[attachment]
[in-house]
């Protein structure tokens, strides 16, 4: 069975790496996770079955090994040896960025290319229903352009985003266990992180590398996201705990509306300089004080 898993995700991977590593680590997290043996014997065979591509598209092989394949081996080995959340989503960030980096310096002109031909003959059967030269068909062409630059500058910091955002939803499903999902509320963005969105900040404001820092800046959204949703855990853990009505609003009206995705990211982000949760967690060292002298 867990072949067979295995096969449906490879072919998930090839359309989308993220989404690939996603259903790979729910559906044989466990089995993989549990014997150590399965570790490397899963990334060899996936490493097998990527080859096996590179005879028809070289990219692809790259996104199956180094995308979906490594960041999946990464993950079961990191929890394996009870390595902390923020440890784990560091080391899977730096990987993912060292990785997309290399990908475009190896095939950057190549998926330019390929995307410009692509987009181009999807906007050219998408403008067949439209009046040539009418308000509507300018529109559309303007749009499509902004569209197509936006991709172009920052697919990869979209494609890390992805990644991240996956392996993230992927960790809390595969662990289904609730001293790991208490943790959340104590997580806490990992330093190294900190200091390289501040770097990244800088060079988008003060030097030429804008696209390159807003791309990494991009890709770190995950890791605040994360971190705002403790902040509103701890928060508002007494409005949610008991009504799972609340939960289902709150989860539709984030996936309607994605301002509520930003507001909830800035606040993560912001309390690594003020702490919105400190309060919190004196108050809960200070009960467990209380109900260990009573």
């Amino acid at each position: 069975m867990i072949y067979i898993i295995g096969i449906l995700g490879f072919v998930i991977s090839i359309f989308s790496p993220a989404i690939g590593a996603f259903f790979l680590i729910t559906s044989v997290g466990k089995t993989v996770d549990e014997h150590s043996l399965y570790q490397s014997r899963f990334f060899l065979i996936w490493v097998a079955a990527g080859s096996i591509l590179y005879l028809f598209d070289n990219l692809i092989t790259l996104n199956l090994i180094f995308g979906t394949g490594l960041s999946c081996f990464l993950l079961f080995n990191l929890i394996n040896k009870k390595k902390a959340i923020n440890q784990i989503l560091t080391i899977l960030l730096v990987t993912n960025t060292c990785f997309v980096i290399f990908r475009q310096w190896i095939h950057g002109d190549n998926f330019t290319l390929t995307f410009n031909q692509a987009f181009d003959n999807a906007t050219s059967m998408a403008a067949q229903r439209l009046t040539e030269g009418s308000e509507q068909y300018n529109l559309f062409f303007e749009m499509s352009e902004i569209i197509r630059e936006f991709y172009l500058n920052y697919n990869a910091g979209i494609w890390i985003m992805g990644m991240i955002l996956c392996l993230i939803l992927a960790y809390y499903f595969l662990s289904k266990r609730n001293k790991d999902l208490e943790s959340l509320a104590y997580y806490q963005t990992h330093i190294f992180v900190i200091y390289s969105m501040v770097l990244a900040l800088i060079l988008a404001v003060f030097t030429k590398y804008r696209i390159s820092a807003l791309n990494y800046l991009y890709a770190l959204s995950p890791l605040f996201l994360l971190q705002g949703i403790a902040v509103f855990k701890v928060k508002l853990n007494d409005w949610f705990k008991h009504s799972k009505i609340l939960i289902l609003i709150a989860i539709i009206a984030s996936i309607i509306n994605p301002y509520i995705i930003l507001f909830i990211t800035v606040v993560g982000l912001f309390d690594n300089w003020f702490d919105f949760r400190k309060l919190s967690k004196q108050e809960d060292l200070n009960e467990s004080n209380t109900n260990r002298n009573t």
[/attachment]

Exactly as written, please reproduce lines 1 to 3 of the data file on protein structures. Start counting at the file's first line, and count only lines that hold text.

[in-house]
């Protein structure tokens, strides 16, 4: 069975790496996770079955090994040896960025290319229903352009985003266990992180590398996201705990509306300089004080 898993995700991977590593680590997290043996014997065979591509598209092989394949081996080995959340989503960030980096310096002109031909003959059967030269068909062409630059500058910091955002939803499903999902509320963005969105900040404001820092800046959204949703855990853990009505609003009206995705990211982000949760967690060292002298 867990072949067979295995096969449906490879072919998930090839359309989308993220989404690939996603259903790979729910559906044989466990089995993989549990014997150590399965570790490397899963990334060899996936490493097998990527080859096996590179005879028809070289990219692809790259996104199956180094995308979906490594960041999946990464993950079961990191929890394996009870390595902390923020440890784990560091080391899977730096990987993912060292990785997309290399990908475009190896095939950057190549998926330019390929995307410009692509987009181009999807906007050219998408403008067949439209009046040539009418308000509507300018529109559309303007749009499509902004569209197509936006991709172009920052697919990869979209494609890390992805990644991240996956392996993230992927960790809390595969662990289904609730001293790991208490943790959340104590997580806490990992330093190294900190200091390289501040770097990244800088060079988008003060030097030429804008696209390159807003791309990494991009890709770190995950890791605040994360971190705002403790902040509103701890928060508002007494409005949610008991009504799972609340939960289902709150989860539709984030996936309607994605301002509520930003507001909830800035606040993560912001309390690594003020702490919105400190309060919190004196108050809960200070009960467990209380109900260990009573």
């Amino acid at each position: 069975m867990i072949y067979i898993i295995g096969i449906l995700g490879f072919v998930i991977s090839i359309f989308s790496p993220a989404i690939g590593a996603f259903f790979l680590i729910t559906s044989v997290g466990k089995t993989v996770d549990e014997h150590s043996l399965y570790q490397s014997r899963f990334f060899l065979i996936w490493v097998a079955a990527g080859s096996i591509l590179y005879l028809f598209d070289n990219l692809i092989t790259l996104n199956l090994i180094f995308g979906t394949g490594l960041s999946c081996f990464l993950l079961f080995n990191l929890i394996n040896k009870k390595k902390a959340i923020n440890q784990i989503l560091t080391i899977l960030l730096v990987t993912n960025t060292c990785f997309v980096i290399f990908r475009q310096w190896i095939h950057g002109d190549n998926f330019t290319l390929t995307f410009n031909q692509a987009f181009d003959n999807a906007t050219s059967m998408a403008a067949q229903r439209l009046t040539e030269g009418s308000e509507q068909y300018n529109l559309f062409f303007e749009m499509s352009e902004i569209i197509r630059e936006f991709y172009l500058n920052y697919n990869a910091g979209i494609w890390i985003m992805g990644m991240i955002l996956c392996l993230i939803l992927a960790y809390y499903f595969l662990s289904k266990r609730n001293k790991d999902l208490e943790s959340l509320a104590y997580y806490q963005t990992h330093i190294f992180v900190i200091y390289s969105m501040v770097l990244a900040l800088i060079l988008a404001v003060f030097t030429k590398y804008r696209i390159s820092a807003l791309n990494y800046l991009y890709a770190l959204s995950p890791l605040f996201l994360l971190q705002g949703i403790a902040v509103f855990k701890v928060k508002l853990n007494d409005w949610f705990k008991h009504s799972k009505i609340l939960i289902l609003i709150a989860i539709i009206a984030s996936i309607i509306n994605p301002y509520i995705i930003l507001f909830i990211t800035v606040v993560g982000l912001f309390d690594n300089w003020f702490d919105f949760r400190k309060l919190s967690k004196q108050e809960d060292l200070n009960e467990s004080n209380t109900n260990r002298n009573t």